There was an immeasurable distance between the quick and the dead: they did not seem to belong to the same species; and it was strange to think that but a little while before they had spoken and moved and eaten and laughed - W. Somerset Maugham
THE STUNNING IT systems debacle at the Royal Bank of Scotland (RBS) and Natwest this past week suggests that serious IT management problems go all the way to the top at those banks.
The datacentre blunder and ensuing financial disruptions throughout the UK reportedly were caused by a failed software upgrade to the CA-7 batch job scheduling subsystem at the Natwest datacentre, and RBS has said that it is considering suing the software vendor, CA Technologies.
We can't know at this point, of course, but that threat of litigation by RBS likely will turn out to have been just arse-covering bluster by RBS executives desperate to say anything to deflect bad publicity. A major IBM mainframe systems software subsystem like CA-7 isn't a shrinkwrapped PC application, and no IT director in his right mind would ever consider just throwing it into production use without testing it first in a parallel test environment.
No, even if the CA-7 update somehow interacted with the complex RBS and Natwest IT systems configurations and requirements to cause this cascading disaster, IT management certainly had the responsibility to test the software and ensure that they had a well defined, methodical - and completely recoverable - upgrade procedure in place before installing it into the banks' production processing environments.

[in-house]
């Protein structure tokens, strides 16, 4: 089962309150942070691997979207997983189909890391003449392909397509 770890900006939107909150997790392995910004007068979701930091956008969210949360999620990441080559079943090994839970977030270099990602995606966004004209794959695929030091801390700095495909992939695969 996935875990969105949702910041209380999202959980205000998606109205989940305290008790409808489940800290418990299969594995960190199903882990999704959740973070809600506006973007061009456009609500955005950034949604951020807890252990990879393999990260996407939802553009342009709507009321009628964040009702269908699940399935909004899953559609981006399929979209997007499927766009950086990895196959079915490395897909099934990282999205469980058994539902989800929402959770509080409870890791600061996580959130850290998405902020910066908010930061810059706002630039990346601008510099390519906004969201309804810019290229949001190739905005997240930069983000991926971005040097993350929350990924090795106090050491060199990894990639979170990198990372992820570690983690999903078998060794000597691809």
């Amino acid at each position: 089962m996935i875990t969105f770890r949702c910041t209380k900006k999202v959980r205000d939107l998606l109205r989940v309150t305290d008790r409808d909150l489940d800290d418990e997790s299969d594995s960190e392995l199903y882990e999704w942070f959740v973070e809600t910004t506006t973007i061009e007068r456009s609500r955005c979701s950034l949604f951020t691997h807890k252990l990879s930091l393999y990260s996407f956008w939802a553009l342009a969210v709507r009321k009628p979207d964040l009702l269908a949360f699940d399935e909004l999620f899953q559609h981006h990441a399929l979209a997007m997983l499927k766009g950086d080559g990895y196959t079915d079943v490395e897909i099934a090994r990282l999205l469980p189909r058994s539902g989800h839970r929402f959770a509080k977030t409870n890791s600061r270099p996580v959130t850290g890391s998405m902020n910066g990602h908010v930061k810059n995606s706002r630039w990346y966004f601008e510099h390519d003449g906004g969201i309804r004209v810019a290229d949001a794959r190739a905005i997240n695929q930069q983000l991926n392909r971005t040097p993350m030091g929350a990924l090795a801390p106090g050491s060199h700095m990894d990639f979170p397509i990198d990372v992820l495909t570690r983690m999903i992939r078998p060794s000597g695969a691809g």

In a former life long ago I was an IBM mainframe systems programmer, part of a priesthood that IBM fostered to manage its customers' large datacentres. Subsequently I had a career as an IT management consultant and auditor in which I advised IBM mainframe datacentre directors and the CIOs of Fortune 500 companies both in the US and internationally, including several banks. Therefore I have some opinions about this IT systems 'glitch' based on experience.
First, it is absolutely inexcusable that this happened. Even assuming that the CA-7 software was flawed, RBS and Natwest IT management should have tested it and the procedure to upgrade the subsystem thoroughly before scheduling the change. That procedure should have included a full backup of the affected mainframe systems' software libraries as well as a fully detailed recovery process to fall back, so that the banks' production systems could be restored in the unfortunate event that the CA-7 update failed for any reason. This is an absolute certainty.
However, for whatever reason what should have been done wasn't done and millions of people and businesses across the UK have suffered the financial consequences of a complete breakdown in posting payments to their bank accounts at Natwest. The damage has been truly horrifying, and that makes this IT 'glitch' not merely a technical problem but an IT governance issue.
It's a truism that disasters are seldom the result of just a single failure, but usually stem from the cumulative effects of multiple lapses, oversights, mistakes and breakdowns that built up over time. That's likely what happened at Natwest, and without specific information it would be irresponsible to speculate about what occurred and why at this point.
It's up to the bank's senior IT and executive management to investigate how this problem occurred and unfolded, understand all of the underlying systemic IT management problems and particular root causes of this information systems disaster, and make necessary IT management changes.
One imagines that Parliament might provide RBS and Natwest executives with some motivation to do so in the coming months. µ
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